Author: Bob Yirka

Computer models show heat waves in north Pacific may be due to China reducing aerosols

Source(s): PhysOrg, Omicron Technology Ltd

In their paper published in the Proceedings of the National Academy of Sciences, the group describes how they used several and various factors that allowed them to find patterns that might be linked to the reduction of aerosols emitted into the atmosphere by China.

Over the past decade, the north Pacific has experienced multiple , leading to fish die-offs, toxic algae blooms and missing whales. Such heat waves have been generally attributed to global warming, but to date, no research has been able to pinpoint how could cause such sudden and variable increases in a specific part of the planet.

In this new effort, the research team noted that the onset of the heat waves appeared to follow successful efforts by the Chinese government to reduce from their country's factories. Beginning around 2010, factories and power generating plants in China began dramatically reducing emissions of aerosols such as sulfate, resulting in much cleaner air.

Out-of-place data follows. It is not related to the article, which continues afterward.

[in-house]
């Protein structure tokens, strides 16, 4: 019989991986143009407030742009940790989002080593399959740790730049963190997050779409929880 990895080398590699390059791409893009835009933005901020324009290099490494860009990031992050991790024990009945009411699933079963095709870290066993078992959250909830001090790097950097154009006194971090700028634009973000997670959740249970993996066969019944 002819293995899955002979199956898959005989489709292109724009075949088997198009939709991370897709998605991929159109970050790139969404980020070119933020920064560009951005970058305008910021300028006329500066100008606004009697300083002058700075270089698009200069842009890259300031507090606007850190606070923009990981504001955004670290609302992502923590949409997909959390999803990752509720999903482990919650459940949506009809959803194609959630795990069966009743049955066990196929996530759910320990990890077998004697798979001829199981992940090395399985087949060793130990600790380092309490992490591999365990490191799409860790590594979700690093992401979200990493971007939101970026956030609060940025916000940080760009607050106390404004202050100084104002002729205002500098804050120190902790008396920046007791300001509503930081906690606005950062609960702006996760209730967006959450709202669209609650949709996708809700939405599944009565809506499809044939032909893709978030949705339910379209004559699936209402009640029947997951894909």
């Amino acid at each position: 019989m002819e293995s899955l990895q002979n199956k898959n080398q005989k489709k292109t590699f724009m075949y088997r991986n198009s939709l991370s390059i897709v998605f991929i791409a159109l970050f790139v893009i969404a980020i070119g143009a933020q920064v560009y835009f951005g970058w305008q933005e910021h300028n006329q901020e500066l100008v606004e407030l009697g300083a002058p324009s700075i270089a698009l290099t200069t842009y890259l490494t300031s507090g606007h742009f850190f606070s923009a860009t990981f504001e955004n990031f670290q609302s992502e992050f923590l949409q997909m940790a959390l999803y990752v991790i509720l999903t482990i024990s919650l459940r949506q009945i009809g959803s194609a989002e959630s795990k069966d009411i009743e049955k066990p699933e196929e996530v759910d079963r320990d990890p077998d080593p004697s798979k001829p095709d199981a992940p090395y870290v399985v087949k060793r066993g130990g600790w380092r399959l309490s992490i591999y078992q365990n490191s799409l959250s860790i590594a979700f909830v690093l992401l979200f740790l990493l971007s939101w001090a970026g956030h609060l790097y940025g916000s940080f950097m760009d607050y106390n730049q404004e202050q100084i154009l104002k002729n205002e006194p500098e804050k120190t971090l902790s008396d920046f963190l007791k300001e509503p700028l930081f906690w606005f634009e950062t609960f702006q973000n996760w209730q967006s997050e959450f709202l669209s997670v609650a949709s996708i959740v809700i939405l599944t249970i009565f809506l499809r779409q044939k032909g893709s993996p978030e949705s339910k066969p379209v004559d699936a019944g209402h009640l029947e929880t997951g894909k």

Noting that aerosols can act like mirrors floating in the air, reflecting heat from the sun back into space, and also pointing out that earlier research efforts had suggested that massive reductions of aerosols in one place could lead to warming in other places—they wondered if reductions of aerosols in China might be playing a role in the heat waves that began happening in the north Pacific.


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Hazards Heatwave
Country and region China Oceania
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